I think “Risen” has the potential to spark a renaissance of solidly biblical movies. But more importantly, I think it will challenge audiences to confront, with Clavius, the question that defies doubters to this day: If Jesus is dead, then where is the body?
Go see “Risen.” And take some unbelieving friends with you.
The Risen official movie site:
Luke 24:1-6a…9-12 — On the first day of the week, very early in the morning, the women took the spices they had prepared and went to the tomb. They found the stone rolled away from the tomb, but when they entered, they did not find the body of the Lord Jesus. While they were wondering about this, suddenly two men in clothes that gleamed like lightning stood beside them. In their fright the women bowed down with their faces to the ground, but the men said to them, “Why do you look for the living among the dead? He is not here; he has risen!… When they came back from the tomb, they told all these things to the Eleven and to all the others. It was Mary Magdalene, Joanna, Mary the mother of James, and the others with them who told this to the apostles. But they did not believe the women, because their words seemed to them like nonsense. Peter, however, got up and ran to the tomb. Bending over, he saw the strips of linen lying by themselves, and he went away, wondering to himself what had happened.
Matthew 28:11-15 — While the women were on their way, some of the guards went into the city and reported to the chief priests everything that had happened. When the chief priests had met with the elders and devised a plan, they gave the soldiers a large sum of money, telling them, “You are to say, ‘His disciples came during the night and stole him away while we were asleep.’ If this report gets to the governor,we will satisfy him and keep you out of trouble.” So the soldiers took the money and did as they were instructed. And this story has been widely circulated among the Jews to this very day.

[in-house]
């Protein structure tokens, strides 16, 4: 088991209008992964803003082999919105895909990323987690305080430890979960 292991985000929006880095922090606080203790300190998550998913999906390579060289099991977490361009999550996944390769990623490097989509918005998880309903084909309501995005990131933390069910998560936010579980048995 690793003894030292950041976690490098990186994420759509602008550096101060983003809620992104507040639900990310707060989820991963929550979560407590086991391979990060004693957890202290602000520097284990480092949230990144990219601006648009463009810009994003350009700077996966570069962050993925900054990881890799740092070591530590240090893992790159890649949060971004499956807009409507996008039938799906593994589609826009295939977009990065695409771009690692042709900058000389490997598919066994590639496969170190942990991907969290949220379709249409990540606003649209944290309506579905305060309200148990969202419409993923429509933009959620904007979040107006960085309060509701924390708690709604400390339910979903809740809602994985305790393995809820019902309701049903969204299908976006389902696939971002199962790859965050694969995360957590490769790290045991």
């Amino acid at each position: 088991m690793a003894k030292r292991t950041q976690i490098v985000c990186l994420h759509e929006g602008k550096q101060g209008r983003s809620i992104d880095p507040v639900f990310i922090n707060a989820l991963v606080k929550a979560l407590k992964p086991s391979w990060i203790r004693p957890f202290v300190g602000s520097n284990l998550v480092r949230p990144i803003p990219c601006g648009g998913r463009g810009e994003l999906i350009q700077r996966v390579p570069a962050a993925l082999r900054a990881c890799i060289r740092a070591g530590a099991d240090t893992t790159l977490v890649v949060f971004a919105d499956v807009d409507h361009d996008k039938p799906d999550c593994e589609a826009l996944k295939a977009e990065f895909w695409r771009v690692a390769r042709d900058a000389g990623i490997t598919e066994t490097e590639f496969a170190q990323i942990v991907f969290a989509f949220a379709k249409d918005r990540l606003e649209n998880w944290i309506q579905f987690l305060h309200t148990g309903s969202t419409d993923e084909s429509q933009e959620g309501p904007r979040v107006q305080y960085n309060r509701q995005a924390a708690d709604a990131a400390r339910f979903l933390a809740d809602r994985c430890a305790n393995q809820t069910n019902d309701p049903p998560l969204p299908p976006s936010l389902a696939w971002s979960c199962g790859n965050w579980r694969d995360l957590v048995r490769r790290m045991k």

I Corinthians 15:3-8a — For what I received I passed on to you as of first importance: that Christ died for our sins according to the Scriptures, that he was buried, that he was raised on the third day according to the Scriptures, and that he appeared to Cephas, and then to the Twelve. After that, he appeared to more than five hundred of the brothers and sisters at the same time, most of whom are still living, though some have fallen asleep. Then he appeared to James, then to all the apostles, and last of all he appeared to me also.
II Peter 1:16 — For we did not follow cleverly devised stories when we told you about the coming of our Lord Jesus Christ in power, but we were eyewitnesses of his majesty.
Thine is the Glory (v. 3):
No more we doubt Thee,
Glorious Prince of life;
Life is naught without Thee;
Aid us in our strife;
Make us more than conquerors,
Through Thy deathless love:
Bring us safe through Jordan
To Thy home above.
Thine is the glory,
Risen conquering Son,
Endless is the victory,
Thou o’er death hast won.
–Edmond Budry (1854-1932); music by George F. Handel (1685-1759)